Carroll To Lose Millions In 'Doomsday Budget'

Schools, County Officials Suspend Guessing Game

April 08, 1992|By Anne Haddad, Greg Tasker and Adam Sachs | Anne Haddad, Greg Tasker and Adam Sachs,Staff writers

Carroll could lose as much as $10.7 million for fiscal 1993 under the so-called doomsday budget the General Assembly expects to adopt, atleast temporarily.

But because the state's budget and tax proposals are still unresolved, the county commissioners and school administrators have suspended their efforts to compensate for pending cuts inaid.

"I really think it's bad that these fellows have been there 90 days and we still have a budget crisis," said Commissioner President Donald I. Dell. "It's pretty discouraging."

Since the legislature could not agree on a tax increase plan to balance the budget by Monday night, the General Assembly will be forced to adopt a budget that requires an additional $253 million in cuts.

Included in those doomsday cuts would be $95 million in state aid to local jurisdictions, on top of $263 million in cuts already approved.

The doomsday cuts toCarroll would translate to $2.7 million -- $1.6 million for education aid, $812,000 for police aid and $278,000 for Carroll Community College.

However, it is likely that the General Assembly will reconvene after adopting a doomsday budget to consider tax increases that would at least nullify those cuts. The legislature is prohibited from working on any legislation except the budget during the extended session. This ban would include the tax proposals on which some cuts depend.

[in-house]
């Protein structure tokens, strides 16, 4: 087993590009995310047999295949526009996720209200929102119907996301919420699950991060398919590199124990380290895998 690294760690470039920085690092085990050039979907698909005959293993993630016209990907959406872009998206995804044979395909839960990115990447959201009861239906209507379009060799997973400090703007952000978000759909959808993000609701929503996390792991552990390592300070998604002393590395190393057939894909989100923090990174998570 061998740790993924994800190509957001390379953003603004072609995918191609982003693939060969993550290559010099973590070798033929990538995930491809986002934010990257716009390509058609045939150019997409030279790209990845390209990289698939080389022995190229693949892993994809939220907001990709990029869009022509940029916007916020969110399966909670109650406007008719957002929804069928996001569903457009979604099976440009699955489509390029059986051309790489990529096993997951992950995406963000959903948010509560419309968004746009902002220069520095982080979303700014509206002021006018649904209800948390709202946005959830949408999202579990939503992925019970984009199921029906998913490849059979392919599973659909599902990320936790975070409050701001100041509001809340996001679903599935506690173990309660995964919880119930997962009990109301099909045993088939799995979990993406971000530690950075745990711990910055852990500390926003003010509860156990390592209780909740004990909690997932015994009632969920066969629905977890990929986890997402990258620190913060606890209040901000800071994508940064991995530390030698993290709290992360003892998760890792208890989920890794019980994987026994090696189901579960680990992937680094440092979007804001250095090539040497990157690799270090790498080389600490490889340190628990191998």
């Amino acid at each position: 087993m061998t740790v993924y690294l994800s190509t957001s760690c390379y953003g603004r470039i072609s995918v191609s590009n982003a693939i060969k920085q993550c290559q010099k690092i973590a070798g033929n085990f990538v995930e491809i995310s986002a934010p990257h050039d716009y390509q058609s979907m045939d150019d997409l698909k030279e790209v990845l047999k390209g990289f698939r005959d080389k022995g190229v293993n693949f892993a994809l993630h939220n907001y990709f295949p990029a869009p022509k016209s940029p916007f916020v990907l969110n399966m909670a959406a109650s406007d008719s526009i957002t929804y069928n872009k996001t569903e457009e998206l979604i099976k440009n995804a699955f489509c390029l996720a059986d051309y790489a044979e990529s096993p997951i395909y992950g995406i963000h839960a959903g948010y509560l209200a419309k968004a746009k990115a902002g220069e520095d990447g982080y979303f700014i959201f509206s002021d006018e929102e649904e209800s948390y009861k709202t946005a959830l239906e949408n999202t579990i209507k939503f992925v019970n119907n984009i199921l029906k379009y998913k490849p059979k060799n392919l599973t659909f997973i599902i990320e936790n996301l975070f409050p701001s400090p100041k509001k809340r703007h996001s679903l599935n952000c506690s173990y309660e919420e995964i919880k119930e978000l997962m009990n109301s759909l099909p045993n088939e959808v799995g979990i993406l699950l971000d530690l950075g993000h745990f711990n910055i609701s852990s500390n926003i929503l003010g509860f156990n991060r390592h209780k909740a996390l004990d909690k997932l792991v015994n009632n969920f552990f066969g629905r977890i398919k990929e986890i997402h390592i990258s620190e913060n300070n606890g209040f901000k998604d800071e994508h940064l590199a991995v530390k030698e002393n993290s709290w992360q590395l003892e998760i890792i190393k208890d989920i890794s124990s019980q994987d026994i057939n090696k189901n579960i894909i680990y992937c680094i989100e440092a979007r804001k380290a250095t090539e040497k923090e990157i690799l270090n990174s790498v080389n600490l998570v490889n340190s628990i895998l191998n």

Carroll Del. Richard N. Dixon, a Democrat, said the doomsday budget, still under negotiation, could include many scenarios of cuts and restorations contingent on tax increases.

"To compare at this stage is an exercise in futility," he said.

Previously approved reductions -- which hinge on a $250 million tax increase -- call for $7.9 million in cuts to Carroll.

Those cuts include: $2.6 million in a property tax reimbursement; $2 million for student transportation out of an $8 million budget; and the state's entire $1 million contribution for the estimated $3 million Resident Trooper Program, Carroll's main police agency.

Most Carroll legislators remain in favor of balancing the budget without increasing taxes.

Republican Del. Donald B. Elliott said, "New taxes would set the stage for new and expanded programs when the economy improves."

But Del. Lawrence A. LaMotte, a Democrat representing Eldersburg and western Baltimore County,said he is convinced that the budget can't be cut any further "without inflicting severe pain. Those people who say there is a lot of fatand waste don't know what they're talking about."

He said he willconsider supporting tax increases, depending on the specific proposals.

"When you're really staring into the abyss, you have to rethink your positions," he said. "I want to do the right thing."

Carroll School Superintendent R. Edward Shilling said the latest figures show county schools could lose about $4.5 million in state money. The schools need about $4.2 million more than this year just to maintain their $5,020-per-pupil spending level and hire teachers to handle the projected enrollment increase, he said.

"You simply can't make multimillion dollar cuts up in a county that ranks toward the bottom of the state in per-pupil expenditures without having impact on the students and staff," Shilling said.

School officials anticipate askingthe county commissioners to make up for some of the expected reductions once they have more solid figures, but they have received no guarantees.

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